man's feet dangling above a window outside a building

Contents of the Dead Man's Pocket

by Jack Finney

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Who is the antagonist in "Contents of the Dead Man's Pocket"?

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The antagonist of “Contents of the Dead Man's Pocket” is Tom Benecke, for he goes through a severe internal battle as he creeps along the outside ledge of his apartment, trying to retrieve his yellow sheet of paper.

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In “Contents of the Dead Man's Pocket,” the protagonist and the antagonist are actually the very same person: Tom Benecke.

Tom is something of a workaholic. He has been developing a plan for a new grocery display that he hopes will increase sales and earn him more money and the esteem of his superiors and coworkers. Tom has been writing all of his research data on a sheet of yellow paper, and on the evening of the story, he is determined to complete his work so that he can get the whole thing turned in to his boss. But this means that Tom's wife, Clare, has to go to the movies by herself, and Tom feels guilty about this, although he suppresses the guilt in favor of his desire to work. Here we can see some internal conflict.

As Clare leaves, Tom's yellow sheet of paper gets caught up in a wind gust and flies right out the window. Since Tom lives in a high-rise apartment, this is a big problem, for he must go out onto the ledge to try to retrieve the paper. It is one of the hardest things that Tom has ever done, deciding to go out the window and chase after that paper. He has nothing that can reach it. It is stuck in a corner. Yet that paper contains all of his notes, and he must have it. So he conquers his hesitancy (but not his fear) and follows the paper out the window.

Tom now enters into a full-out battle with his fear. As he struggles to navigate the ledge and catch his paper, he fights the desire to look down, trying desperately to keep his nerves steady and focus on what he is doing, one shuffling step at a time. He is soon shaking, gritting his teeth, and striving to maintain his self-control and not lose consciousness. He is absolutely terrified.

When Tom finally gets the paper, he realizes that he cannot find the strength to walk back. He manages to ease his way back, very, very slowly. Then, almost losing his battle with his terror, he begins taking quick, nearly blind steps, and he stumbles. He manages to catch himself but then makes the horrible discovery that the window has almost closed and is firmly stuck. Again, Tom is left battling himself and his horror. He cannot even hope that Clare will save him when she gets home, because she can never open that window by herself; it is too sticky.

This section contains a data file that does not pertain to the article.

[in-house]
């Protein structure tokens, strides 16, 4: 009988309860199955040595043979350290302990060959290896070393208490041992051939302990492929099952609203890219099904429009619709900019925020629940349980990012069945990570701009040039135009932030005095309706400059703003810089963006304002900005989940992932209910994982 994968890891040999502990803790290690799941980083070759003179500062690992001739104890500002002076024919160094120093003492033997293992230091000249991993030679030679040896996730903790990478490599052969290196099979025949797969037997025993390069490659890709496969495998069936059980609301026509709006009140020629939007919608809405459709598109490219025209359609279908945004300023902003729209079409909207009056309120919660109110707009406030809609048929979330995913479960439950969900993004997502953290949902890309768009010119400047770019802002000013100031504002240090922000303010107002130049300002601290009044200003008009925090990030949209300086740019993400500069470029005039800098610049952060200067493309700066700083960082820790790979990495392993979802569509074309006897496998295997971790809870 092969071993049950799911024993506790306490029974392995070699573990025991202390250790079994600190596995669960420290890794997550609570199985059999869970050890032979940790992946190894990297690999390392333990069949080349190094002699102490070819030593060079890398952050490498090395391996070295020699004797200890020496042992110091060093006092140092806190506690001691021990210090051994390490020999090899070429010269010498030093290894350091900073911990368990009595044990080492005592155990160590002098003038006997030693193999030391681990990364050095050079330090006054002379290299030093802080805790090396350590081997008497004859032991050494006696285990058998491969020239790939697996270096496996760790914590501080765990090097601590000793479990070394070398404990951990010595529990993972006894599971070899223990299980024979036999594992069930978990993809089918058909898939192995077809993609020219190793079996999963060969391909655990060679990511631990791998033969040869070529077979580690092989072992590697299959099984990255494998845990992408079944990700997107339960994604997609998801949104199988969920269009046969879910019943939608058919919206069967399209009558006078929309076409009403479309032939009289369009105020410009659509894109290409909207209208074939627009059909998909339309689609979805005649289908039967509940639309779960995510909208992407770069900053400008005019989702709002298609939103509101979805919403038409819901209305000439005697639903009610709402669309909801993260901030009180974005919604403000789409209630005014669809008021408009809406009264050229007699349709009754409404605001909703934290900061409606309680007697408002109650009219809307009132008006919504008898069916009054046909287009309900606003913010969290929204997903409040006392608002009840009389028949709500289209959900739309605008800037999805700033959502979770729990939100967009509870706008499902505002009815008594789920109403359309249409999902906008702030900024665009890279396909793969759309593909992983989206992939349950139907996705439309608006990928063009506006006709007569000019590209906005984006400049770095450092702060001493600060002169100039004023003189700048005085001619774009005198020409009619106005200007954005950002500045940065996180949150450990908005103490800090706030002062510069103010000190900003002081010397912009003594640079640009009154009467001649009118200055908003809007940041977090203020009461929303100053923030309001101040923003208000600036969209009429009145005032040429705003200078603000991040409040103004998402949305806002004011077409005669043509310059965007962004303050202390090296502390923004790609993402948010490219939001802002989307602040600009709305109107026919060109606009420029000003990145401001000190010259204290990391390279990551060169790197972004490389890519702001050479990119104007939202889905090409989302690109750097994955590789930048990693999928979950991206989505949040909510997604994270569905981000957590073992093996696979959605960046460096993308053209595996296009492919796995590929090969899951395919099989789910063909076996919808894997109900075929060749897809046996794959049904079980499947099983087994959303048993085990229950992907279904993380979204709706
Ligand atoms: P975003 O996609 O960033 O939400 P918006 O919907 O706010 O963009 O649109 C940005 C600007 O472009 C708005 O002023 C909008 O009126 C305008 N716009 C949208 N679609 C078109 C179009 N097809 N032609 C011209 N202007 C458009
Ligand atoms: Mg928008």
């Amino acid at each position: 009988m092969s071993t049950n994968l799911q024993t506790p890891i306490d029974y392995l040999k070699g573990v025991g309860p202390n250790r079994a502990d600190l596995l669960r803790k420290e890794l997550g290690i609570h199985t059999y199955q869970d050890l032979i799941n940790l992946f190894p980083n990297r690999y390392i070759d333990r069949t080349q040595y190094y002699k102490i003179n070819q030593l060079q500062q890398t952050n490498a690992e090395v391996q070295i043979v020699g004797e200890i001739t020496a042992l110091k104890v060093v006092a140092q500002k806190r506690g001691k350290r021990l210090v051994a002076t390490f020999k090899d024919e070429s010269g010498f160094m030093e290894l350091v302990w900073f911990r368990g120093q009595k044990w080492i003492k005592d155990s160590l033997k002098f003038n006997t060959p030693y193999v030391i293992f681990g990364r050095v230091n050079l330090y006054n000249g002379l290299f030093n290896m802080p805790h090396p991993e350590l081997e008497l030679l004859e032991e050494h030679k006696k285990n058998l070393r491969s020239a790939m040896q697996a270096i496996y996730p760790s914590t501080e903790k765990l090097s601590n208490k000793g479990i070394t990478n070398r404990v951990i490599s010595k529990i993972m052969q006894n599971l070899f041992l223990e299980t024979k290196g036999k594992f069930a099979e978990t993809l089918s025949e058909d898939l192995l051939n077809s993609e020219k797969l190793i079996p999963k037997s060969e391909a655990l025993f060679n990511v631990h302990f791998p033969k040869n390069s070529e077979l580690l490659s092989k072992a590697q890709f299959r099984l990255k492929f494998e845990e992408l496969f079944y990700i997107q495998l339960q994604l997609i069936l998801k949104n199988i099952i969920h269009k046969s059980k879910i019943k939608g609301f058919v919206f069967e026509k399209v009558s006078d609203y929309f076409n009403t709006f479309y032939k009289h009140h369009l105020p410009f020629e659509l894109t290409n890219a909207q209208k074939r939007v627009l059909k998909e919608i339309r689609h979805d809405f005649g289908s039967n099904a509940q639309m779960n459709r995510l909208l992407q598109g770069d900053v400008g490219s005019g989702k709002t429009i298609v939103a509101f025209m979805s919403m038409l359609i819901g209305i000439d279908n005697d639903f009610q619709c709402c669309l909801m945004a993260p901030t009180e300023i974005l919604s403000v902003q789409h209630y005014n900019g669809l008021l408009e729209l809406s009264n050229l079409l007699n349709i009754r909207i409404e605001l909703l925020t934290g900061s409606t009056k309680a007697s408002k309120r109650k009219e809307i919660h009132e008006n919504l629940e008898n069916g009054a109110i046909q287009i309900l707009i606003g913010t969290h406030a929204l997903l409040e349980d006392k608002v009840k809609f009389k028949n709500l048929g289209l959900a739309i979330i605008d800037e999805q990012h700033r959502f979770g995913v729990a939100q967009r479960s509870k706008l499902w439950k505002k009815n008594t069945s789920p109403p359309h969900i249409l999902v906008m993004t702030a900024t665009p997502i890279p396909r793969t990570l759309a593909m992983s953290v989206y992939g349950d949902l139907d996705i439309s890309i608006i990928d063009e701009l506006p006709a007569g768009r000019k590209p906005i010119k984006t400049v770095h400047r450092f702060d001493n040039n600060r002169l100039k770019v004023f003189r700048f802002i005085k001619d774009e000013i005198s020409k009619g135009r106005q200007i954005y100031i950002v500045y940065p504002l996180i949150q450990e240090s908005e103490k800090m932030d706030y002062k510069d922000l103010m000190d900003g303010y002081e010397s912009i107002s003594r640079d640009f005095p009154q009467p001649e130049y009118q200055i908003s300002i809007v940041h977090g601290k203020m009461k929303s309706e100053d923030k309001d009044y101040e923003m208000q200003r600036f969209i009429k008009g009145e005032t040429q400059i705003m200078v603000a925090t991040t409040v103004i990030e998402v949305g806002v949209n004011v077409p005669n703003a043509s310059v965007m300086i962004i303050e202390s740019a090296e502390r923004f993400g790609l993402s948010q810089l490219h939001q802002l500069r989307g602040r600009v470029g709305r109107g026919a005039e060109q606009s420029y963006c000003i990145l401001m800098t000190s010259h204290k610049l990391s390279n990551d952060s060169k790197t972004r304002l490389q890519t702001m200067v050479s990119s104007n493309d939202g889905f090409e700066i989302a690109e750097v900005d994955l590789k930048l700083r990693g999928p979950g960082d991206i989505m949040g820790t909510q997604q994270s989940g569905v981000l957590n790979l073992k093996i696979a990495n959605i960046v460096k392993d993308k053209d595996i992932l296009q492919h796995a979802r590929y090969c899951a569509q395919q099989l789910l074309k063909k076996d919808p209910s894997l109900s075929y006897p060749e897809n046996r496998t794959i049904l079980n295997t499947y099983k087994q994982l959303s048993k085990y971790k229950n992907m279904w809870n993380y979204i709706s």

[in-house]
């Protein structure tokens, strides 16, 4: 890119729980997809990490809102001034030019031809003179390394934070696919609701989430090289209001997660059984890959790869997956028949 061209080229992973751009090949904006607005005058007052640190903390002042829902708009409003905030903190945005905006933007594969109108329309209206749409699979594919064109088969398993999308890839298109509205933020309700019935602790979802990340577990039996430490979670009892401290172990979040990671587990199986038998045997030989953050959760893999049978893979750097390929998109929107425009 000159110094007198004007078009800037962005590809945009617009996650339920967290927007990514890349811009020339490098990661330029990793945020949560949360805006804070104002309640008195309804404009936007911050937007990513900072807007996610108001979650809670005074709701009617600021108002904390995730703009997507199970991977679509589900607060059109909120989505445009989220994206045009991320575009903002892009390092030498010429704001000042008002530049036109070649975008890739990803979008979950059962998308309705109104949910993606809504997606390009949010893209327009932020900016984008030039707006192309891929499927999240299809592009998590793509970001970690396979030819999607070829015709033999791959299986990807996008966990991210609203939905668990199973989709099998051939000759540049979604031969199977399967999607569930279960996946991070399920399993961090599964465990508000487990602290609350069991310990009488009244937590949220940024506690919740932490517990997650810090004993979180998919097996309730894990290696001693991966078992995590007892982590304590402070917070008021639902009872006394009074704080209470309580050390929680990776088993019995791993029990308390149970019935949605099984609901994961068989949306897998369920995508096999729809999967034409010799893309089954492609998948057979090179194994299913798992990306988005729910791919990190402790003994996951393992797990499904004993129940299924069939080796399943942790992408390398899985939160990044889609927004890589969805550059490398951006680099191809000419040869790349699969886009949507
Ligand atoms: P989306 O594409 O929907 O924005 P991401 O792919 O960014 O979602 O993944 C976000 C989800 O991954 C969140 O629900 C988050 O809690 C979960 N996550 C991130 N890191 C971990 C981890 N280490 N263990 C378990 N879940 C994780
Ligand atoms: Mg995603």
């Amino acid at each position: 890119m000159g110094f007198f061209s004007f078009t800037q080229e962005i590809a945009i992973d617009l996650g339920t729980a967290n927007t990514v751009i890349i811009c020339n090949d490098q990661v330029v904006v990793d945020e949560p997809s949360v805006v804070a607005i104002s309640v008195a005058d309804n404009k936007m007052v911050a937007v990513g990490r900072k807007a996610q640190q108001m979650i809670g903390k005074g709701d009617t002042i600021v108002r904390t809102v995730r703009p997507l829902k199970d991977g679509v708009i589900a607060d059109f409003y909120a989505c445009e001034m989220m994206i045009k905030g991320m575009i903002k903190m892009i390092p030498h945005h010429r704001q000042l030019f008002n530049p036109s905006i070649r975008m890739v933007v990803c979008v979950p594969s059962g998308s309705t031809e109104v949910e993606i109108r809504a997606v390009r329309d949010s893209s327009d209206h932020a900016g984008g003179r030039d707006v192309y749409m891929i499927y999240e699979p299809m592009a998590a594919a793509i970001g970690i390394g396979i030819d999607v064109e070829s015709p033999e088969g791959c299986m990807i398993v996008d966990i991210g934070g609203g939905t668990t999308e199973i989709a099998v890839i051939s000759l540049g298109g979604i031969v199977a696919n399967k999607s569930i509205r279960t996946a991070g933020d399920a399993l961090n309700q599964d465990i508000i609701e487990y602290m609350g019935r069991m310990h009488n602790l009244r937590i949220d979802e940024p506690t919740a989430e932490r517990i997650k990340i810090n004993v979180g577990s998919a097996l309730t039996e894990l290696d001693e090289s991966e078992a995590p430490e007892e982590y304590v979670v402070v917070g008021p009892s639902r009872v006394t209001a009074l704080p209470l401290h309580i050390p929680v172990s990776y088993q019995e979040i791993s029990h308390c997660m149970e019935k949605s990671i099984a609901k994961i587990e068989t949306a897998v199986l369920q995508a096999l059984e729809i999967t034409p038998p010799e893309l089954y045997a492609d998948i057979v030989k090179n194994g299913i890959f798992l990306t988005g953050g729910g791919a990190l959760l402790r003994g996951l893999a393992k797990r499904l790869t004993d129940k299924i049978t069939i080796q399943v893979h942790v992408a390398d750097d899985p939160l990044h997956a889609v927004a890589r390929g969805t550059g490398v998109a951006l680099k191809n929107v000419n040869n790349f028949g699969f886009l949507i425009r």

As he crouches on the ledge, stranded, Tom begins to think about his life and how much time he has wasted. He looks through his pockets and thinks about the worthless things in them. He wishes he had gone with Clare to the movies. He thinks about how death has finally come to meet him. Finally, in an act of almost sheer desperation, Tom manages to drive his fist through the glass, and he falls into the living room. He doesn't even care that the yellow paper flies out the window again. In fact, he laughs, for Tom Benecke has conquered himself in more ways than one.

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Who is the antagonist in "Contents of the Dead Man's Pockets"?  

Since Tom Benecke is virtually the only character in the story, the conflict would have to be described as one of man against himself. The protagonist is Tom Benecke. The antagonist is Tom Benecke. His first struggle with himself occurs when his precious yellow sheet blows out the window and gets stuck against the building just out of reach. One part of Tom tells him to forget about it. The other part tells him that he should try to retrieve it because he has worked so hard to obtain the information.

But just the same, and he couldn't escape the thought, this and other independent projects, some already done and others planned for the future, would gradually mark him out from the score of other young men in his company. They were the way to change from a name on the payroll to a name in the minds of the company officials. They were the beginning of the long, long climb to where he was determined to be, at the very top. And he knew he was going out there in the darkness, after the yellow sheet fifteen feet beyond his reach.

Then when Tom is out on the ledge inching his way towards his prize, he has to struggle with himself not to lose his nerve. One part of him is ready to panic. The other part is refusing to yield to his emotions and also steadfastly refusing to look down. But when he finally makes it to within reach of the yellow memo sheet, he finds that he cannot get a grasp on it without looking down at least for an instant. 

He saw, in that instant, the Loew's theater sign, blocks ahead past Fiftieth Street; the miles of traffic signals, all green now; the lights of cars and street lamps; countless neon signs; and the moving black dots of people. And a violent instantaneous explosion of absolute terror roared through him. For a motionless instant he saw himself externally--bent practically double, balanced on this narrow ledge, nearly half his body projecting out above the street far below--and he began to tremble violently, panic flaring through his mind and muscles, and he felt the blood rush from the surface of his skin.